If your website is designed on WordPress, you know that there was a major upgrade recently.
Part of what made WordPress popular was that anyone from a college student to a cooking expert could blog. This made content management easy, but, overtime, as the users changed the functionality needed to as well.
Users talked, and WordPress listened. They reimagined the classic content editor, Gutenberg, and introduced a way to customize content in a way that maximizes the page’s real estate, allows for different types of media, and allows you to preview the post.
Gutenberg is your content in artisanal, hand-made, organic, stackable blocks. Encouraging an advanced creative process, the new editor makes customizing your work a streamlined process.
Before, the content editor was basically an uninspiring space for users to present text. You could put your own spin on whatever you wanted to add – be it media content or a text layout format – but that required an intermediate understanding of code and a bit of back-end experience. With Gutenberg and the updated WordPress, blocks make everything easier.
Consider the web-creative learning curve considerably more scalable.
Here are some of the highlights of Gutenberg’s features:
WordPress is designed for anyone to begin publishing content, and Gutenberg builds on that idea. It is WordPress’ first major overhaul since its 2003 debut, so it will take a bit of getting used to. However, consider the above points a guide for getting started. From there, WordPress 5.0 makes writing content a core priority.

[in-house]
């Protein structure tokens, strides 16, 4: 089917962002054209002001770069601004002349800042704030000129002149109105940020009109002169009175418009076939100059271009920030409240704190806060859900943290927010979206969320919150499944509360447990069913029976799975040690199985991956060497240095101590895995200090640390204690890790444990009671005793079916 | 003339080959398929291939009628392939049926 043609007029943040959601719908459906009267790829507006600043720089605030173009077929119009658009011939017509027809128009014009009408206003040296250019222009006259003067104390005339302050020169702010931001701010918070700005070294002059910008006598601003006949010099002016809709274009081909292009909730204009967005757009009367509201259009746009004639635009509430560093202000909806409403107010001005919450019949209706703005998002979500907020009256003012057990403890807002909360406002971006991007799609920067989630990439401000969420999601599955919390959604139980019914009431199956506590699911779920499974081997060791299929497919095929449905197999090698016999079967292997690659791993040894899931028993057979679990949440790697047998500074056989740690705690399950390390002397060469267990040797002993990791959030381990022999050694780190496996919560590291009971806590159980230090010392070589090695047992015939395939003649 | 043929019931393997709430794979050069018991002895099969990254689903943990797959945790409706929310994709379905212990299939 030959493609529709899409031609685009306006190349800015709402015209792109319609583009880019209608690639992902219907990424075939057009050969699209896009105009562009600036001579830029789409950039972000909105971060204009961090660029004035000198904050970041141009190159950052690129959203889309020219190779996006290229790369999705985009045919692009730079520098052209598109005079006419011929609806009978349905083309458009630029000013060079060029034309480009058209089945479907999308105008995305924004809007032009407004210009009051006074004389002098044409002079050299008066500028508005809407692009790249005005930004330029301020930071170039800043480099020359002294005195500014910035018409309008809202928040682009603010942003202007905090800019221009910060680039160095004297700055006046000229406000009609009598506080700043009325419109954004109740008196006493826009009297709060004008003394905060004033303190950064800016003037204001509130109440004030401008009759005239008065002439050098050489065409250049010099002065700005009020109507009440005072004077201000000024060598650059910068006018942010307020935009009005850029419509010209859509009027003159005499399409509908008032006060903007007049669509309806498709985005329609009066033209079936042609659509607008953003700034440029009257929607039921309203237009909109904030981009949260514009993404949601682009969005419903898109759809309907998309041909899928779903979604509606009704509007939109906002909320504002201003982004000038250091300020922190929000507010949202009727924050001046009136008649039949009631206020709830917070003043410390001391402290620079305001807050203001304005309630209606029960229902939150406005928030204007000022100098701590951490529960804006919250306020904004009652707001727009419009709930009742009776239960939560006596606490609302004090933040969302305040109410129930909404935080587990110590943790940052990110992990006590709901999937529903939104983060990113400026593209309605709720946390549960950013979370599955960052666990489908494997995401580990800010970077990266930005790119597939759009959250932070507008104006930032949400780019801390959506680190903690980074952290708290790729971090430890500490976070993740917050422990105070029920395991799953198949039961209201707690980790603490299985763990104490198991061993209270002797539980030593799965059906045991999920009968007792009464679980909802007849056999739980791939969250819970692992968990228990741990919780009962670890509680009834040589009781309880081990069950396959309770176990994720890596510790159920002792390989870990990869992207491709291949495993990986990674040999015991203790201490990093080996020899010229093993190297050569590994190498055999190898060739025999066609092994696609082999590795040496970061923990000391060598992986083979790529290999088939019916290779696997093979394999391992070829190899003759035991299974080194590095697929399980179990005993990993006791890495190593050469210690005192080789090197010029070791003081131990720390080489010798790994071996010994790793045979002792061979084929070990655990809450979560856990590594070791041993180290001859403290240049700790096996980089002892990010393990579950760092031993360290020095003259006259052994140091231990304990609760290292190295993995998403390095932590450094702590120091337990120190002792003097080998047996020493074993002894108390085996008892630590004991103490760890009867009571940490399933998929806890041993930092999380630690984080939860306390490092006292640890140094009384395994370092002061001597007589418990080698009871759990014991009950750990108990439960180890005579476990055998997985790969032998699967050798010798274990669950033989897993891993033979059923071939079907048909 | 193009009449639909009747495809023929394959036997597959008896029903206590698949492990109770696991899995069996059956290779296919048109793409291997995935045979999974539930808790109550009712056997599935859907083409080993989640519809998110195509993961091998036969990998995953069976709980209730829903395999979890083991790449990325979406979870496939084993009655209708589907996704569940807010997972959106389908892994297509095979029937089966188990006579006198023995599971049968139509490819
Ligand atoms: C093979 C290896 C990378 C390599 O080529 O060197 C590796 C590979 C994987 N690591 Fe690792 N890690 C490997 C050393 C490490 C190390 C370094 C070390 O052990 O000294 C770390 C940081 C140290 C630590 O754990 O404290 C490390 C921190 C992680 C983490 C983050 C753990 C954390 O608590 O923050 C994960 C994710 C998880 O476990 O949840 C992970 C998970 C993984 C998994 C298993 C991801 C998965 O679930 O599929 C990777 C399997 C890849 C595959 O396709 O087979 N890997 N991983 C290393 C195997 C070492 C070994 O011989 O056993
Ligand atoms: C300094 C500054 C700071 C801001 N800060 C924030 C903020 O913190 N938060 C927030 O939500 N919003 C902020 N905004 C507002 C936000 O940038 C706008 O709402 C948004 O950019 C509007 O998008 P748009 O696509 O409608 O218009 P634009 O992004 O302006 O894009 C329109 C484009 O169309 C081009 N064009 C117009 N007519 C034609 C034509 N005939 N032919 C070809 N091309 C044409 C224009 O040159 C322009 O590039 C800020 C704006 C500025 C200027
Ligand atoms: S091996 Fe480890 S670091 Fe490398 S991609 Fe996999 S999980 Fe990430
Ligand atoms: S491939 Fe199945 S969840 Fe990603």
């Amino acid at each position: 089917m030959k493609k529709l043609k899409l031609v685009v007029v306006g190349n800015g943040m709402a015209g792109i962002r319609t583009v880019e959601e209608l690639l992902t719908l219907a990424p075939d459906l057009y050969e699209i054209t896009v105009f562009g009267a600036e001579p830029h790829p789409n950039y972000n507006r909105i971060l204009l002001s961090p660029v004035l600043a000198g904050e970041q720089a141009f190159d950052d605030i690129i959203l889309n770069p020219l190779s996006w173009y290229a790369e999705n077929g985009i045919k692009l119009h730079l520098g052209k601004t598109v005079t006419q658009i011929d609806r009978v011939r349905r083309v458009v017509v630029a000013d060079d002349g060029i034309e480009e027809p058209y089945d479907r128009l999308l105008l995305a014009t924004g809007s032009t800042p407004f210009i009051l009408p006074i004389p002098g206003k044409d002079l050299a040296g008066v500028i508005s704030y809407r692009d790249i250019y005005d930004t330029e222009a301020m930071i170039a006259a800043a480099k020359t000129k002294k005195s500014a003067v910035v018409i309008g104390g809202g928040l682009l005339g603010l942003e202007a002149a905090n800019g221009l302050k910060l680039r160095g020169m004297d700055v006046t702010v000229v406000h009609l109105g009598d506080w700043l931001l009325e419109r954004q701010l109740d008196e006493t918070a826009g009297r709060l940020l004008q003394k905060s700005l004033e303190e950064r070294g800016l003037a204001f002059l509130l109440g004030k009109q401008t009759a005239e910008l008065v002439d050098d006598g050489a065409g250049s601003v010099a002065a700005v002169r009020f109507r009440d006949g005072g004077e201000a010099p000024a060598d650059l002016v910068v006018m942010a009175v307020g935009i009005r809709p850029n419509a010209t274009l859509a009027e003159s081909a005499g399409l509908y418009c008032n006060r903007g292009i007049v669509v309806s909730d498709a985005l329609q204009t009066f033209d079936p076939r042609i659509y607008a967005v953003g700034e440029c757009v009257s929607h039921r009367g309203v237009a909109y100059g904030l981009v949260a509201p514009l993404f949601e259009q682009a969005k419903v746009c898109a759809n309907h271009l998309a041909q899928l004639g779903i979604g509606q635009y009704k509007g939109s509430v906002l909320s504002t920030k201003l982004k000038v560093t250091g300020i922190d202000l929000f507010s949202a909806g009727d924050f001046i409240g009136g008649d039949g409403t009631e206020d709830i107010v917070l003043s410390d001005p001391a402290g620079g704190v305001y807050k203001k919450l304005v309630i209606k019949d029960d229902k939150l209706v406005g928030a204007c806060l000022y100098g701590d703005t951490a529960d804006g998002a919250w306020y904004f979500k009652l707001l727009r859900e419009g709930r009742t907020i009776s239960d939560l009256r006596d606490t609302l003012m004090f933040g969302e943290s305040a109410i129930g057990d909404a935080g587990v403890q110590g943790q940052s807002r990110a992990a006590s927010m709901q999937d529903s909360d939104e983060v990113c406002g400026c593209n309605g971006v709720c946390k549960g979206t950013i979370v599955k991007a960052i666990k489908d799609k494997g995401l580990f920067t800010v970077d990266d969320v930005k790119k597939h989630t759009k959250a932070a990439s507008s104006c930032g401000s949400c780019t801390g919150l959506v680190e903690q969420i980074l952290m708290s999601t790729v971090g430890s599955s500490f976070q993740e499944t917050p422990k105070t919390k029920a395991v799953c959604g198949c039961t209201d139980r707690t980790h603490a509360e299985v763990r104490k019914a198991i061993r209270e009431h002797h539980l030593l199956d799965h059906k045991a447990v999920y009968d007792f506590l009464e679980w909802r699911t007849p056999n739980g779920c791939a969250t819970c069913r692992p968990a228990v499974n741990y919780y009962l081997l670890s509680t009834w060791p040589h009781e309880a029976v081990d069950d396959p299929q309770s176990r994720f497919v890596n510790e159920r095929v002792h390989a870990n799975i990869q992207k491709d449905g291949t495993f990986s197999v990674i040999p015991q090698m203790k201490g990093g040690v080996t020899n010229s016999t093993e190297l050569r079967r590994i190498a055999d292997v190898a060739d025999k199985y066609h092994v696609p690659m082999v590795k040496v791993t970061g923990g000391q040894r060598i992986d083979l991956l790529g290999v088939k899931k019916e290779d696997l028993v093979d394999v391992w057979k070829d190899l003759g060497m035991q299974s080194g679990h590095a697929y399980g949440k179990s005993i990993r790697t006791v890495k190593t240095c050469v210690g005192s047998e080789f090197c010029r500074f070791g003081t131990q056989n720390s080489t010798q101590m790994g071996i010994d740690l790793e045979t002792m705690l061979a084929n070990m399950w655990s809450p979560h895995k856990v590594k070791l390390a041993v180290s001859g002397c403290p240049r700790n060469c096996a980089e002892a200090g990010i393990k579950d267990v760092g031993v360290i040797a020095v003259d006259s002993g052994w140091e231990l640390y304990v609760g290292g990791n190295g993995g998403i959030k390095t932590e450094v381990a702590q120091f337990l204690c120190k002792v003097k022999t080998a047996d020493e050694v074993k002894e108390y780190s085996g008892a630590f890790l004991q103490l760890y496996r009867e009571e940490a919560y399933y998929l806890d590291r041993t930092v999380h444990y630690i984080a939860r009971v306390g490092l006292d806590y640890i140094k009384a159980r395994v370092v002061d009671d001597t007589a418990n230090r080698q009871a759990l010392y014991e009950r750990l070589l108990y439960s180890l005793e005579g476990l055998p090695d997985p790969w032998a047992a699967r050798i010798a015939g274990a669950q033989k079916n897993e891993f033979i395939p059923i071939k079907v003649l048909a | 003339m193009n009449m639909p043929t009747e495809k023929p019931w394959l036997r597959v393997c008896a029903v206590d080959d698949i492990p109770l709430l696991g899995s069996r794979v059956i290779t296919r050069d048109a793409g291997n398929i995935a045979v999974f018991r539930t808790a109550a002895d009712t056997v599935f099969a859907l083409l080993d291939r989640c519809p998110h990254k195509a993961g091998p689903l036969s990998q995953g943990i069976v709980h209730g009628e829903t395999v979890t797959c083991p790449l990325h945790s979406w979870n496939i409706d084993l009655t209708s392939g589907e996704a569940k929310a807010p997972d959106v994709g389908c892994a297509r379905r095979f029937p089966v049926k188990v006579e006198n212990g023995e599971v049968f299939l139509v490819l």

Like any software update, Gutenberg is an easy installation.
It’s a good idea to backup your existing site, just in case. It’s free, quick, and relatively painless. When in doubt, have a back-up. If you want to take it a step further, it’s also a good idea to stage your site and test it in the latest version of WordPress. Whatever you decide, ensure that your site is compatible with the latest update, and then press the button under the admin page.
Consider yourself updated!
Now that you have Gutenberg, it becomes the default editor for the newest WordPress. Check for regular updates (as any good content creator should), but the process is mostly automatic since WordPress 5.0 and Gutenberg run hand-in-hand.
It is possible to run Gutenberg on an older version of WordPress, but that version is WordPress 4.8. This plugin has about 20,000 active installations, but that doesn’t make it a viable alternative to WordPress 5.0. Gutenberg is the new standard WordPress editor, and that means it might have a few stability issues that need to be worked out. However, don’t forget the future of content management.
It is possible to revert back to the WordPress of days past, but this is a route best taken with caution or at least, the promise to learn and adopt the latest update. Gutenberg might require a bit of a learning curve, and that’s fine. The platform is designed to be more intuitive than the standard editor, but it might take a bit of time to become natural.
As it happens, the classic WordPress editor is supported through New Year’s Eve, 2021. Since Gutenberg is a fundamental shift for WordPress, using the classic editor plugin is a great way to hone your content editing craft to the latest version. Keep in mind, however, that you need to keep learning Gutenberg.
WordPress is a content management empire, built on resources, community, and usability. Whether you’re new to WordPress or you’ve been blogging since day one, this is a shared advantage as common as any of the WordPress annual site themes. Gutenberg being the first major revamping of the system, it offers unprecedented advantages in terms of your creative process, new forms of media, and your writing.
Although in its infancy, Gutenberg is another step in setting yourself apart as a content creator. Consider it a direct correlation of growth: as you learn Gutenberg, the editor improves with you.